In this section
- Key principles of complaint handling
- Important definitions
As social services is a devolved issue across the UK, each UK nation has its own rules or system in place to enable good quality services and best practice.
While not all complaints or concerns from your residents, their family or other representatives will be suitable for your care home’s complaints handling procedure (CHP), you need to ensure that you and your staff are equipped to handle any complaints that do arise.
There are also general key principles about how to handle complaints, which it is important that you, as a care home owner or registered manager, understand and put into practice in your policies and procedures. You need to ensure that you are acting in accordance with the law and carrying out your obligations to your residents, their families or other representatives. Creating an environment that views complaints in a positive way empowers your staff to understand their duties and enables them to resolve complaints wherever possible, which can help to build confidence and trust between your staff and residents.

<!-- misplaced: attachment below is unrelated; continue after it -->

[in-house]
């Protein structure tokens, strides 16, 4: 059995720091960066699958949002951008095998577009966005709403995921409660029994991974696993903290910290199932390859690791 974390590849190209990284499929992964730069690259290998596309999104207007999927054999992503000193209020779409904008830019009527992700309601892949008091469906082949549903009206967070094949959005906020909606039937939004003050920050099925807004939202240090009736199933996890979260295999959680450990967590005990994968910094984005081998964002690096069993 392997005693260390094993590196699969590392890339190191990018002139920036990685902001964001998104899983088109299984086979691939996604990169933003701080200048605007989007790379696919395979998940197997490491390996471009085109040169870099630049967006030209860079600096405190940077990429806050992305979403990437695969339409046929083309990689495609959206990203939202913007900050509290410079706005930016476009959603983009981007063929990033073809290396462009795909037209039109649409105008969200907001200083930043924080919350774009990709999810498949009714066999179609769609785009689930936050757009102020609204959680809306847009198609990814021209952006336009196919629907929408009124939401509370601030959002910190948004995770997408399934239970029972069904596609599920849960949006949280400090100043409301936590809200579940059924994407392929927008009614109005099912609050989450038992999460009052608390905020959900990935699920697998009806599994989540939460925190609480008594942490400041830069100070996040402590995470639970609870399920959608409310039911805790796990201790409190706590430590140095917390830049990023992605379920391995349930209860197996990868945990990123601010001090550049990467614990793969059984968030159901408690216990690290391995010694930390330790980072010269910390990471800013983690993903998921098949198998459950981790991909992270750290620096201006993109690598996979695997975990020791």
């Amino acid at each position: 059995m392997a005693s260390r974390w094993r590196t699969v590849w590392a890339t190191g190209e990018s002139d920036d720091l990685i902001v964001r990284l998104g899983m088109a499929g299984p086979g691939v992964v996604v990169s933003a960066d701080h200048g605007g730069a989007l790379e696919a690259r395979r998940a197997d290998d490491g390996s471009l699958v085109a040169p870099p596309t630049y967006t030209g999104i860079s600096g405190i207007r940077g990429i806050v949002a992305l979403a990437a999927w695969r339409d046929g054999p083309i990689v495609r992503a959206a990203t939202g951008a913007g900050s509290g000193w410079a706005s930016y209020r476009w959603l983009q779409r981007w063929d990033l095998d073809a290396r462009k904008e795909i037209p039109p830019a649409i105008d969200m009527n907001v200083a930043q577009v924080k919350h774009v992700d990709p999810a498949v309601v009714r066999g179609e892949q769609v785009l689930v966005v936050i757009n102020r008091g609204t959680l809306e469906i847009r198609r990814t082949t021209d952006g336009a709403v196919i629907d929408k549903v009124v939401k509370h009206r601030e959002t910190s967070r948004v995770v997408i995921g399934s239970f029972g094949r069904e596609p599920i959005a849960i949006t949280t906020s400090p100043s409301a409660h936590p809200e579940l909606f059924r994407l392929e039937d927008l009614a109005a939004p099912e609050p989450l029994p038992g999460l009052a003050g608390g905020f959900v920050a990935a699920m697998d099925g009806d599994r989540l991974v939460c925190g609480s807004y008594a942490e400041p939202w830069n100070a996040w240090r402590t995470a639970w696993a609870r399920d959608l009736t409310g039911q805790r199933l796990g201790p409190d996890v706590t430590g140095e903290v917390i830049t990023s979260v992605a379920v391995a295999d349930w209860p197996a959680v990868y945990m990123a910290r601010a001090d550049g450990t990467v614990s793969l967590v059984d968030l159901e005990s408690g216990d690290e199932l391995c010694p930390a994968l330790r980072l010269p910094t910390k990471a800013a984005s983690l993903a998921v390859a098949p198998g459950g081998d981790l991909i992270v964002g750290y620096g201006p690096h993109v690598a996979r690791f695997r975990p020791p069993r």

Placing the expectations of your residents, their family or other representatives at the heart of your complaints handling procedure is very important. Reports such as My expectations for raising concerns and complaints, which was a collaborative piece of work published by the Parliamentary and Health Service Ombudsman, Healthwatch England and the Local Government Ombudsman in November 2014, suggests that it is helpful to adopt a user-led vision for handling concerns and complaints. While this wasn’t specifically written for the UK as a whole, this approach may be useful for all care home owners and registered managers to consider. It can be broken down into five main stages, and some example questions for each stage are given below.
1. When a resident, family member or other representative is considering making a complaint
- Do they know they have a right to complain and how to make a complaint?
- Would they feel confident that their position in your care home or the quality of care that they receive will not be affected if they make a complaint?
- Would they feel confident that they would not be treated less favourably – by placing a ban on their visitors, for example – because they made a complaint?
2. Making a complaint
- Would residents feel able to raise any concerns or complaints with any member of your staff?
- Have you trained all your staff on your CHP and how to deal with complaints?